Wednesday, January 2, 2013

Photo to Wood

Recently I was in a little hole in the wall hippie restaurant in Memphis. Now Memphis scares me, but this restaurant was pretty cool, packed full of local organic food and local artwork.

As I looked over the artwork I stumbled upon a painting of flowers, painted on a irregularly shaped piece of old wood. The unusual canvas really added something to the otherwise ordinary painting.

I could do that, I thought. I must have seen that pinterest picture a thousand times. Some chick is holding up a piece of wood with a photo imprinted on it, a half sarcastic smile on her face as if to say 'really it's ridiculously easy'.

So I perused the Internet, reading tutorial after tutorial. First they said that inkjet printers (what most people have) just simply wouldn't work. I kept looking, finding different methods, all that promised beautiful results. Finally I had found enough information, spread out over a couple blogs, to attempt this technique myself.

What you need:
  • an inkjet printed photo [[any ole photo will do, but make sure it is on plain white paper]]
  • a piece of wood [[though I suppose you could try this technique with a variety of materials]]
  • gel medium
  • paint brush [[or your fingers]]
That's it! So, as gel medium [[some art thing]] was not in my possession I headed to the ever trusty Hobby Lobby to grab some. It's more expensive than Mod Podge but just make sure to bring that 40% off coupon.

To start off, find your perfect picture. If it includes words, or if you are partial to its orientation, make sure to reverse it so that when it's on the wood it'll look normal.

I printed off various copies of the same picture to try all the differing techniques I had found in my tour of the web.

Side note, I found this little piece of wood at Hobby Lobby! Apparently they sell some wood; and at pretty reasonable pricing.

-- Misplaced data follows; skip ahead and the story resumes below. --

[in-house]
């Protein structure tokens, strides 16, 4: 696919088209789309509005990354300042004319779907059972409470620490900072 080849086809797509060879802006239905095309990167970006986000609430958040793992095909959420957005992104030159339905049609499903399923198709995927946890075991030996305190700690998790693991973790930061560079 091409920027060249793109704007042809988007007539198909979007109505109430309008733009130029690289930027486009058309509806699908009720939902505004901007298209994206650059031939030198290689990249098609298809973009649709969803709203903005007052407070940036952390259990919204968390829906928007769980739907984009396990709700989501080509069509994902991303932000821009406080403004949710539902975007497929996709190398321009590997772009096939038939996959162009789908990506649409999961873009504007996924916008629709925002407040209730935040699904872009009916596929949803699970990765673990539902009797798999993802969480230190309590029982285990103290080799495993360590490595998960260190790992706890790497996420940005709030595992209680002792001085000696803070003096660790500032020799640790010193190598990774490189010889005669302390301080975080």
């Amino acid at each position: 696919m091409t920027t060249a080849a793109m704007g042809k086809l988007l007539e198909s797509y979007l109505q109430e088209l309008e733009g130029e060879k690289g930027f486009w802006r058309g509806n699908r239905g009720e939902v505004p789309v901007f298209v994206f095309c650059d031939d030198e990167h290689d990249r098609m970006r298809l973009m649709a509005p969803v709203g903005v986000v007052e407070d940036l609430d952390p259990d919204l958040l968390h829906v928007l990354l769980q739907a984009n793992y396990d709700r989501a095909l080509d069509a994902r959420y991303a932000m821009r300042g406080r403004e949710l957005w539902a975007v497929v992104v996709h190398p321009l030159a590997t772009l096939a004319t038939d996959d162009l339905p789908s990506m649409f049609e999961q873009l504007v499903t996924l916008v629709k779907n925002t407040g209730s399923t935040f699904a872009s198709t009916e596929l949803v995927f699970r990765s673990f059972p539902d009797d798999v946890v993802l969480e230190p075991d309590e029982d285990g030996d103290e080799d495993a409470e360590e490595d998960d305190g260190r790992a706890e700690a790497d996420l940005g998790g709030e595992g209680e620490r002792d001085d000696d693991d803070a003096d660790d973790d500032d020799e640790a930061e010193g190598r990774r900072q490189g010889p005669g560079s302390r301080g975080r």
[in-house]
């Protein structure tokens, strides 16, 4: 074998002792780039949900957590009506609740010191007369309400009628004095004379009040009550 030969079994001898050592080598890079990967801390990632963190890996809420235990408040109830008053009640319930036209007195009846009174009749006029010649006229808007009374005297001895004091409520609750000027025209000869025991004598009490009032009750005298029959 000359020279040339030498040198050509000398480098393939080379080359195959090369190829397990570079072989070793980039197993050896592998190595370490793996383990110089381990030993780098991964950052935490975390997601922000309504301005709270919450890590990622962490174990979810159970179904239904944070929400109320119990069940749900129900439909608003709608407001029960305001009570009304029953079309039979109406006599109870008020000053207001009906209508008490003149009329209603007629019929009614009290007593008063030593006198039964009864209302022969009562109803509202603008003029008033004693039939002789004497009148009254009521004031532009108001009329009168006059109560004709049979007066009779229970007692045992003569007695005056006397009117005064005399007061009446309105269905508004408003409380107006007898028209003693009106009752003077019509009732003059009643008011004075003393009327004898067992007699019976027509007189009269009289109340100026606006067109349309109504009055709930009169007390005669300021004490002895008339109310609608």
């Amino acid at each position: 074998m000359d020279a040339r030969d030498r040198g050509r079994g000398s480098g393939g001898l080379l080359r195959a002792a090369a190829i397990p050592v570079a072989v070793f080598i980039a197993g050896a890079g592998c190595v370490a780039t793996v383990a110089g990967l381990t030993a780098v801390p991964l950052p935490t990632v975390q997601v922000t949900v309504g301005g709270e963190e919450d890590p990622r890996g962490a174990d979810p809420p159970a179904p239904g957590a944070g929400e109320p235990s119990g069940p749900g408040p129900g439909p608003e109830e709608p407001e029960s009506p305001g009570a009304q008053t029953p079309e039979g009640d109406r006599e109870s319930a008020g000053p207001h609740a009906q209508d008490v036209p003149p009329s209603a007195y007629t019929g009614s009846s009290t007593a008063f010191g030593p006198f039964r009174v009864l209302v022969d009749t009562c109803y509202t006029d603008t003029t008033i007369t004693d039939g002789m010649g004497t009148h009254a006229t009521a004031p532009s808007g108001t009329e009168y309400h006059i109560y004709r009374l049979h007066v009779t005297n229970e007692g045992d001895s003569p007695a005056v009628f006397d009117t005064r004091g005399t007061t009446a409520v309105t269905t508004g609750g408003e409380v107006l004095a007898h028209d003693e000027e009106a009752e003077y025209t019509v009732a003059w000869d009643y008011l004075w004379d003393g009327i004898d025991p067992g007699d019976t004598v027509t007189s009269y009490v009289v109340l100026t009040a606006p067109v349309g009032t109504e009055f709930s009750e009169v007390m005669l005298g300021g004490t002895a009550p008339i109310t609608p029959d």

Next, coat the front (picture side) of your picture with a healthy coat of gel medium. I used a paint brush to do this, but you could just use your fingers to spread it out.

Then, place the now covered picture face down onto the wood.

Now coat the back (plain side) of your picture with the gel medium. This is a tip I got from the art major working at Hobby Lobby; it did seem to help the final product.


You wait.

All the tutorials I've seen were all like 'oh yeah just set it aside for a couple of hours, even overnight.'

Now, if you happen to have the patience of a saint, go ahead, do that. Be calm.

However, if you're like me, and can't wait to see if this even turned out, then grab a hairdryer. Use a mixture of time and a hairdryer to make sure your picture has dried. Impatient as you might be, make sure that the photo is completely dry. Don't try and wing it and go 'hey that kind of seems dry enough' because I did that and it will not turn out.

So, here you are, with a nice and dry pasted on picture. What now?

Take a washcloth (or paper towel) and get it wet, and wring it out. Place it on top of your of your photo.

You should be able to see your picture bled through as you get it wet. Next comes the tedious part: rubbing the paper off.

One tutorial said just to stick the entire thing under the faucet and douse it with water to help get the paper off. I tried this and while it works, this method of the paper towel works better. If you use the sink, the picture can get too wet, making everything come off, leaving a hole in your picture.

Here are the finished products. Starting from left to right, the first one I coated the picture and the back of the picture. The second one I did not coat the back of the picture (I don't think it turned out as well). The third and fourth one I dunked the entire thing under the faucet. As you can see, they technically turned out, but it was harder to get all the small little pieces of paper off, leaving a foggy look.

However, what I found out was that the fog was almost inevitable. You see, transferring a picture to a piece of wood will not give you an extremely crisp outcome. There will be smudges, a white sheen of paper, and other little imperfections.

Et, volia! From the computer to a piece of wood. I'm still experimenting with different photos. My goal is to eventually perfect the method and print a photo of mine to an old piece of wood.

Thanks, as always, for reading! If you have a question about the tutorial, just post.

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